The Eugen Maersk, the world’s largest (397-metre-long) container vessel Photo: AFP/GETTY

Forget any romantic notions of life on the ocean wave – most modern-day seafarers are simply ‘prisoners with a salary’

By Rose George

“It was only late afternoon, but already dark and stormy, on the Thursday of the week before Christmas 2009, when the cargo freighter Danny FII approached the Lebanese port of Tripoli en route from Uruguay to Syria. She carried 18,000 cattle, 10,000 sheep and 83 humans, including four passengers, and had been converted from a car carrier into a modern-day Noah’s Ark…

The man who goes to sea, wrote Marco Polo, is a man in despair. This is still true, but today’s man of the sea is also probably poor, probably exploited, and living a life that contains, at the least, chronic fatigue and overwork; boredom, pirates and danger. Suicide rates of seafarers are triple those of land-based occupations and carrying sea cargo is the second-most deadly job on the planet after fishing.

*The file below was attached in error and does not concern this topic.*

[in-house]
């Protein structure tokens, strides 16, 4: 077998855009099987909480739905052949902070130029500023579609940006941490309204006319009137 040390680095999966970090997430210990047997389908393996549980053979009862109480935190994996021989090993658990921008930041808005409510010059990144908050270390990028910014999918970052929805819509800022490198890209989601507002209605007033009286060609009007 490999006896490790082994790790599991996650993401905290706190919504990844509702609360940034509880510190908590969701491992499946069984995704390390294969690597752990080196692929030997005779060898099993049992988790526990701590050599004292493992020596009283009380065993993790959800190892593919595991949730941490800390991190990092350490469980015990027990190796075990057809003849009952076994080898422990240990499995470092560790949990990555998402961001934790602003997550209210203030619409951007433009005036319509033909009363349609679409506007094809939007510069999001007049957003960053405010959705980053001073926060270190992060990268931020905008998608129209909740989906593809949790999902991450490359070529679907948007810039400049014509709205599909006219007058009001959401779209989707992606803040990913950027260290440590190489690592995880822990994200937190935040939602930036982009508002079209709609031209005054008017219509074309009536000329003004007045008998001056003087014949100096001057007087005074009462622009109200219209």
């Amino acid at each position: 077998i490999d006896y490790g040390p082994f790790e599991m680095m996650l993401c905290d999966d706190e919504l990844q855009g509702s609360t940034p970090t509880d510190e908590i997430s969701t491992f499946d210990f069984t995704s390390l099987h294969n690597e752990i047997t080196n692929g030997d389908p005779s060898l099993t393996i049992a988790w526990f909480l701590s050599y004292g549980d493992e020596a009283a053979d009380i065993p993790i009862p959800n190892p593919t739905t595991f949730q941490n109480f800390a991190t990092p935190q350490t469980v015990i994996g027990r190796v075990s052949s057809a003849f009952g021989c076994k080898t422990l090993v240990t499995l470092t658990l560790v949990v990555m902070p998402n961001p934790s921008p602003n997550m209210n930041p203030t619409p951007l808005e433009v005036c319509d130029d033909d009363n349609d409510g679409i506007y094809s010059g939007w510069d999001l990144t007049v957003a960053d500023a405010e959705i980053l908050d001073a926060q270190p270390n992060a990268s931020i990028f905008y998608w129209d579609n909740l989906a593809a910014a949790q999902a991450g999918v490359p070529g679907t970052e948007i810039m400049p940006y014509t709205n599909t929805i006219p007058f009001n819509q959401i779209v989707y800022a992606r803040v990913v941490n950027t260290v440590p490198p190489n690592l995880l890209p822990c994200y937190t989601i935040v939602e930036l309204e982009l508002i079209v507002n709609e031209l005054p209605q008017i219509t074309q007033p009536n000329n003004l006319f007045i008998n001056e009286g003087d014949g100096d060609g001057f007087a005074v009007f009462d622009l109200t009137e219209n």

The International Commission on Shipping estimates that thousands of seafarers, working on 10-15 per cent of the world’s ships, ‘work in slave conditions, with minimal safety, long hours for little or no pay, starvation diets, rape and beatings’. All to bring us our Fairtrade coffee and our ethically sourced clothes.

Plenty of seafarers I meet tell me their job is like being ‘at prison with a salary’. Wrong, wrote the Maritime Charities Funding Commission, which found that ‘the provision of leisure, recreation, religious service and communication facilities is better in UK prisons than on many ships’.

The ship ‘house’, where seafarers live, is small but clean. But Molloy gives me a PowerPoint presentation about some other ships he has seen. Mouldy, filthy couches, rotting fruit and meat. I hear complaints that chandlers – suppliers – regularly give ships poor quality food, simply because they can, when a ship is in port for 24 hours. But the crew doesn’t complain here and the paperwork is orderly.


Link to the rest at The Telegraph